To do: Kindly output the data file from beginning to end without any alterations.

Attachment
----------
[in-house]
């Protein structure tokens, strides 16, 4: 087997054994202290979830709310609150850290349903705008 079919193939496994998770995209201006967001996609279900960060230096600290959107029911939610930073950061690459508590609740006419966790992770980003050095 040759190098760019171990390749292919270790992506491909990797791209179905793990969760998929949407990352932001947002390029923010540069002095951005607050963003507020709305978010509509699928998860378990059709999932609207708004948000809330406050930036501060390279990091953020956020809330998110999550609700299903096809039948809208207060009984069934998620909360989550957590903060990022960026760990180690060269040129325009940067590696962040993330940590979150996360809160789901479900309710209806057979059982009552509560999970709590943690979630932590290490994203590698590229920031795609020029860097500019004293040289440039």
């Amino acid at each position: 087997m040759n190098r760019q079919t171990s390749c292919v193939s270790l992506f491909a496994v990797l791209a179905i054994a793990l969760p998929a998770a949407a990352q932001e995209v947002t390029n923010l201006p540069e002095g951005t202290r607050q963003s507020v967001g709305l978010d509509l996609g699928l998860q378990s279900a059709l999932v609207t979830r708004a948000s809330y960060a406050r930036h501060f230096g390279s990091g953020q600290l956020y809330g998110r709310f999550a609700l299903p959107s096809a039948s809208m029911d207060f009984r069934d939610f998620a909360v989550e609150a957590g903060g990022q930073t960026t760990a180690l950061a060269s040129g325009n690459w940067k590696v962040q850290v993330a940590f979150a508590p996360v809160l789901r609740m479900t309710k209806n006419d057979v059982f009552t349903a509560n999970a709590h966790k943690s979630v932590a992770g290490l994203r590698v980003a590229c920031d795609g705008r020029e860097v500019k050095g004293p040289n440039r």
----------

[in-house]
């Protein structure tokens, strides 16, 4: 087997054994202290979830709310609150850290349903705008 079919193939496994998770995209201006967001996609279900960060230096600290959107029911939610930073950061690459508590609740006419966790992770980003050095 040759190098760019171990390749292919270790992506491909990797791209179905793990969760998929949407990352932001947002390029923010540069002095951005607050963003507020709305978010509509699928998860378990059709999932609207708004948000809330406050930036501060390279990091953020956020809330998110999550609700299903096809039948809208207060009984069934998620909360989550957590903060990022960026760990180690060269040129325009940067590696962040993330940590979150996360809160789901479900309710209806057979059982009552509560999970709590943690979630932590290490994203590698590229920031795609020029860097500019004293040289440039």
């Amino acid at each position: 087997m040759n190098r760019q079919t171990s390749c292919v193939s270790l992506f491909a496994v990797l791209a179905i054994a793990l969760p998929a998770a949407a990352q932001e995209v947002t390029n923010l201006p540069e002095g951005t202290r607050q963003s507020v967001g709305l978010d509509l996609g699928l998860q378990s279900a059709l999932v609207t979830r708004a948000s809330y960060a406050r930036h501060f230096g390279s990091g953020q600290l956020y809330g998110r709310f999550a609700l299903p959107s096809a039948s809208m029911d207060f009984r069934d939610f998620a909360v989550e609150a957590g903060g990022q930073t960026t760990a180690l950061a060269s040129g325009n690459w940067k590696v962040q850290v993330a940590f979150a508590p996360v809160l789901r609740m479900t309710k209806n006419d057979v059982f009552t349903a509560n999970a709590h966790k943690s979630v932590a992770g290490l994203r590698v980003a590229c920031d795609g705008r020029e860097v500019k050095g004293p040289n440039r």